1

How do you create a user story for tasks like implementing hashing Sha256 on passwords or modify column in a table? Let us consider the

As a ________, I want to be able to _________, so that ________

template. I find it hard to choose a WHO for it especially in user stories like these?

Thank you!

4

welcome!

The examples you give are "how" rather than "what". User stories are explicitly about the "what" and the "why" without specifying the "how".

So:

Why do you want to "modify column in table"?

As a user, I want the Username field to have more length so I can enter my entire long hyphenated name in it.

As a sysadmin, I want to make the Foo column an indexed field so I can easily perform searches.

You see? Either of these user stories could be implemented by modifying a column in a table, but they are very different from each other.

The benefit of writing a user story even when you already have a requested implementation in hand is that it creates an opportunity to ask "is this the best/simplest implementation that will get the job done?" and "what is the value of doing this, anyway? and who gets that value?"

Does that make sense?

| improve this answer | |
  • This totally make sense. it's not the specifics on how it should be but rather on what it should be. Thank you!! – Joross Barredo Mar 12 at 1:45
  • It is worth calling out that not everything in your backlog has to be a user story. In this answer, the username one is probably fair, but for the sysadmin one, a user story seems useless. I'd just put in a basic backlog item that says to change the column – Daniel Mar 12 at 11:56
1

Not everything needs to be a User Story.

Using Feature-driven development (FDD), you write in this format:

[action] the [result] [by|for|of|to] a(n) [object]

In the case you mention, could be something like

Implement hashing Sha256 for password protection

| improve this answer | |
0

And also – the "users" in a so-called "user story" are not necessarily true application users, and they do not have to be. In the case of describing a "backend service," for example, the "user" would be the (whatever-it-is) that issues the SOAP-call to that service.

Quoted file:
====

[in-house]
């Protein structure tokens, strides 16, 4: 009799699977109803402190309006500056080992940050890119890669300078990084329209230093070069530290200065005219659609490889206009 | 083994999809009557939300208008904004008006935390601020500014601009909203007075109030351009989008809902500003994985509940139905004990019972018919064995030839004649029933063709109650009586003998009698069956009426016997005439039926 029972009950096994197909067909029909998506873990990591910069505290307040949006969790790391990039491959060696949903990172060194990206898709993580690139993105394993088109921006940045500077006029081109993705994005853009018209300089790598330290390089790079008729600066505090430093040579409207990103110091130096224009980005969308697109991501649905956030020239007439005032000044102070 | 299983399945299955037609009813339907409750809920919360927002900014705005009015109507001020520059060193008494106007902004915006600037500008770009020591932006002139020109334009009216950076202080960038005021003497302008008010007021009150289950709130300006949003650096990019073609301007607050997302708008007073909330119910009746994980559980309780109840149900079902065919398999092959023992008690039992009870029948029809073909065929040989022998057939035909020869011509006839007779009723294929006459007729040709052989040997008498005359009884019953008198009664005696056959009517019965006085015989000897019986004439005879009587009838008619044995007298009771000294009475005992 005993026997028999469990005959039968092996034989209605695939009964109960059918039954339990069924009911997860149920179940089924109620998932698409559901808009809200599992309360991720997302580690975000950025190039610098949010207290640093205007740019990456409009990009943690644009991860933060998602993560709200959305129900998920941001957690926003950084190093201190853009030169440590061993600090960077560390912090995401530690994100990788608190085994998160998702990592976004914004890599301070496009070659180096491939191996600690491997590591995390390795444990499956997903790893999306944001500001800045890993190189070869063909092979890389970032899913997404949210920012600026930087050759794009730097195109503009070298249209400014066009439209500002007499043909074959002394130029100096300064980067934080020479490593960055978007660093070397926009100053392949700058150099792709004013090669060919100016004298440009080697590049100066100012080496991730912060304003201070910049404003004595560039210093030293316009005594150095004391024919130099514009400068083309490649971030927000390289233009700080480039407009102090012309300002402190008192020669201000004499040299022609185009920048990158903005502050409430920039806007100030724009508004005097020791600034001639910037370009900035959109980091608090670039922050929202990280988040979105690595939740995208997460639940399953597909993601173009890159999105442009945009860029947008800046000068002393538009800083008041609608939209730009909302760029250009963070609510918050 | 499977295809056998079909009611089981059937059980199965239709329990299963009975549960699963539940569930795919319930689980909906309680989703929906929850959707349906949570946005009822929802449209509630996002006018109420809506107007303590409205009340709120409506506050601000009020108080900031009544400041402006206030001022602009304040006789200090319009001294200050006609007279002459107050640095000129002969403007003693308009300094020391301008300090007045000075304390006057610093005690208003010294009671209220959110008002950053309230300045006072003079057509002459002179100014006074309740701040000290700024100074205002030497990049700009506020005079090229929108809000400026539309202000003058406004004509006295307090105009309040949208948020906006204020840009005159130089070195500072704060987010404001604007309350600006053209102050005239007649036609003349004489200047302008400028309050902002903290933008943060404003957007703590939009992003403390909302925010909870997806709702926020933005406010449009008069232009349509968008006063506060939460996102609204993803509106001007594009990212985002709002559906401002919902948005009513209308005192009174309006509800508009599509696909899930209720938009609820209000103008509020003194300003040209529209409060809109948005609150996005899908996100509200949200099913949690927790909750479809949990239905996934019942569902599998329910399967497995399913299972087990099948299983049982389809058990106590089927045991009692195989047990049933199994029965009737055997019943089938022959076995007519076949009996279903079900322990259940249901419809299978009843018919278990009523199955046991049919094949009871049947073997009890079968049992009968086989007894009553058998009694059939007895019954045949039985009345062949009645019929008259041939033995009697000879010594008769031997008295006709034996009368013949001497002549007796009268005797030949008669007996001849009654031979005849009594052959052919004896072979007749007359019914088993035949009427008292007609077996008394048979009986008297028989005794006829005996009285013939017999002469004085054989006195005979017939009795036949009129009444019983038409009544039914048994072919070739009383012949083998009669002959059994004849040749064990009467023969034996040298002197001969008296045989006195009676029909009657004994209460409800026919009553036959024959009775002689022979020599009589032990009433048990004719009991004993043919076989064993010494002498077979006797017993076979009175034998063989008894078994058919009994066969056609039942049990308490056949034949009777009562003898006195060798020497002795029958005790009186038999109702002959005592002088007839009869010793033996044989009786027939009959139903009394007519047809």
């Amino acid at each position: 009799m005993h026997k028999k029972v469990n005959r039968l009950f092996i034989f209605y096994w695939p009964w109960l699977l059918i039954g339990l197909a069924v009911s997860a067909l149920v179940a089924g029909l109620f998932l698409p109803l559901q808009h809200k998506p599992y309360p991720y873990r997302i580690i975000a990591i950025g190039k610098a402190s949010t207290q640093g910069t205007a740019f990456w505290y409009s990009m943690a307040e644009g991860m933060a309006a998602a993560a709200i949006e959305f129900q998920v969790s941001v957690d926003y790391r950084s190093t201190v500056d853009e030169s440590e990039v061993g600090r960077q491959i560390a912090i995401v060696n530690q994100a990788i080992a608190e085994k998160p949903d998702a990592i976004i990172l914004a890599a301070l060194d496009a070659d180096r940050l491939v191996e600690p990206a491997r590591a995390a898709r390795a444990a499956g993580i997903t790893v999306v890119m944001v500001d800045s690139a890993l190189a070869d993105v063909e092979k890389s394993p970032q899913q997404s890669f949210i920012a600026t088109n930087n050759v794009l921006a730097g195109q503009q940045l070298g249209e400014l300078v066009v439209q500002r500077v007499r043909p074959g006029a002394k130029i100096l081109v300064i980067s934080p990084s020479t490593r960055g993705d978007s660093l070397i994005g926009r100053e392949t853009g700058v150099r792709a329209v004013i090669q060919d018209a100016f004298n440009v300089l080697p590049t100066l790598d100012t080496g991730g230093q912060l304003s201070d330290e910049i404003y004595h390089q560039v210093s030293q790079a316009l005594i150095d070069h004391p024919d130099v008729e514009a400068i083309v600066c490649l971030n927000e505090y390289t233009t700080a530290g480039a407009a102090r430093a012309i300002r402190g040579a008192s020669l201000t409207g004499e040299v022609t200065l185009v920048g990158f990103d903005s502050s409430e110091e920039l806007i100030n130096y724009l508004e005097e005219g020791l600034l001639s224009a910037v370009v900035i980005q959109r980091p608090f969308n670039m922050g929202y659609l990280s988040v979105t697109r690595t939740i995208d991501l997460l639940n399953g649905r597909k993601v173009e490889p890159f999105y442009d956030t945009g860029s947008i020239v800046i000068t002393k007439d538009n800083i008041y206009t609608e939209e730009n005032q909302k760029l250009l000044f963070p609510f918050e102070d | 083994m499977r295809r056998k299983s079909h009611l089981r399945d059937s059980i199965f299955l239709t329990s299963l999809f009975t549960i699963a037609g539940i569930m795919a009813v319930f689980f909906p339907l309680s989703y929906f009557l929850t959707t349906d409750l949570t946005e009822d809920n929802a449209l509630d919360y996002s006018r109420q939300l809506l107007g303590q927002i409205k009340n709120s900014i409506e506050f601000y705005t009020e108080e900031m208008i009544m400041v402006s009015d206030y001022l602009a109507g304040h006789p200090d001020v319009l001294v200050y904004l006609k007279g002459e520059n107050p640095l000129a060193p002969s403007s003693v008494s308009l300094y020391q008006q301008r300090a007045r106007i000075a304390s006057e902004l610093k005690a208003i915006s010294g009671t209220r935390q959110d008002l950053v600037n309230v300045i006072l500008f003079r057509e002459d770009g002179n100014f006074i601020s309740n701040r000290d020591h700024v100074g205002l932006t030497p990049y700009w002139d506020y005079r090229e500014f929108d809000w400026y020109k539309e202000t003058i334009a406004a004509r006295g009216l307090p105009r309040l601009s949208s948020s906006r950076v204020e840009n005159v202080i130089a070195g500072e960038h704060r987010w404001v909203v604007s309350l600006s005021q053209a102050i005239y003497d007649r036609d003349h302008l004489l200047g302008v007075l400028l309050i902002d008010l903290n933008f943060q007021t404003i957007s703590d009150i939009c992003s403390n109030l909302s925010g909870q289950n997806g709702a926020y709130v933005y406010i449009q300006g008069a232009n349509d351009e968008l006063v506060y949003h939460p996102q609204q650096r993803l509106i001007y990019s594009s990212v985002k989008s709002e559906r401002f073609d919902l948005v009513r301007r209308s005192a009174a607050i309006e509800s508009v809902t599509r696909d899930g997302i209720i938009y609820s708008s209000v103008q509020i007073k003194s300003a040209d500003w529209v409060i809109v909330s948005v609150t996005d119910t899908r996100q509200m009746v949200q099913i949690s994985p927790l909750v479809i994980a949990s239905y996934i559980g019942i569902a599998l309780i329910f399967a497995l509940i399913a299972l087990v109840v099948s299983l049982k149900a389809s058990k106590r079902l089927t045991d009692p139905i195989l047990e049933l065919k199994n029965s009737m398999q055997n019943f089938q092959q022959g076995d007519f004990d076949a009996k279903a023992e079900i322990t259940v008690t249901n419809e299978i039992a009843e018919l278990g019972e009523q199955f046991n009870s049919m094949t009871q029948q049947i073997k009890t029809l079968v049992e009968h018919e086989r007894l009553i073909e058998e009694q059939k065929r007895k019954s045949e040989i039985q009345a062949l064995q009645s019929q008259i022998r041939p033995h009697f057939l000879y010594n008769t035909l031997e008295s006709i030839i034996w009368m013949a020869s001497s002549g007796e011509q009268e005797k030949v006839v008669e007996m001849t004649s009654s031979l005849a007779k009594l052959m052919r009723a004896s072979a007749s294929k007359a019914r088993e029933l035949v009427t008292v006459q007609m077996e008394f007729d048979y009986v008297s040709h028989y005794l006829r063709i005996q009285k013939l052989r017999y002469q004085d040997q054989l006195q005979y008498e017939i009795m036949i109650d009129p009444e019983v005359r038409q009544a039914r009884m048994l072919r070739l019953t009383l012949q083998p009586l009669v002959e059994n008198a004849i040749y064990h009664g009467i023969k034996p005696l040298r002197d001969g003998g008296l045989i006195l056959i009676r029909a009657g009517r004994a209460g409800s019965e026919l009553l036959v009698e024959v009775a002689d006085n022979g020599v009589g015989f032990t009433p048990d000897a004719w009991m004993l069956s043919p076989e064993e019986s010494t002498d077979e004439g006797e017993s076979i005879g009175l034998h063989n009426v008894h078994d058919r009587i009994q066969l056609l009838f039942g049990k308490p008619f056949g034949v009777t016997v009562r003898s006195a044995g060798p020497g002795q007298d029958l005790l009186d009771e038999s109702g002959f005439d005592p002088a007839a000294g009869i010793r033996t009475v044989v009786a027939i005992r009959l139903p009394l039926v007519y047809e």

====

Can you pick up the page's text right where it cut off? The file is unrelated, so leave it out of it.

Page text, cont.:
Furthermore: some things, like "implement hashing on passwords," might not correspond to any "user story" at all! After all, what does any "user," who merely proffered you a correct password, know or care of what you subsequently did with it, how you verified that it was correct, or how you stored it?

As Vicki very well put it, the wisdom of "user stories" is to cleanly separate "what and why" from the otherwise uninteresting drudgery of "exactly how." Indeed, IMHO it may well be said that the purpose of this entire exercise is to divorce the description of "what and why" from the "how" with which it is much-too-often conflated.

| improve this answer | |
0

As a user I want to be confident my password is secure so that my account stays safe

Sub-task: implementing hashing Sha256 on passwords

As a user I want to be able to store both my home and work phone numbers so that I can be easily contacted

Sub-task: modify column in a table so that two phone numbers can be stored

| improve this answer | |

Your Answer

By clicking “Post Your Answer”, you agree to our terms of service, privacy policy and cookie policy

Not the answer you're looking for? Browse other questions tagged or ask your own question.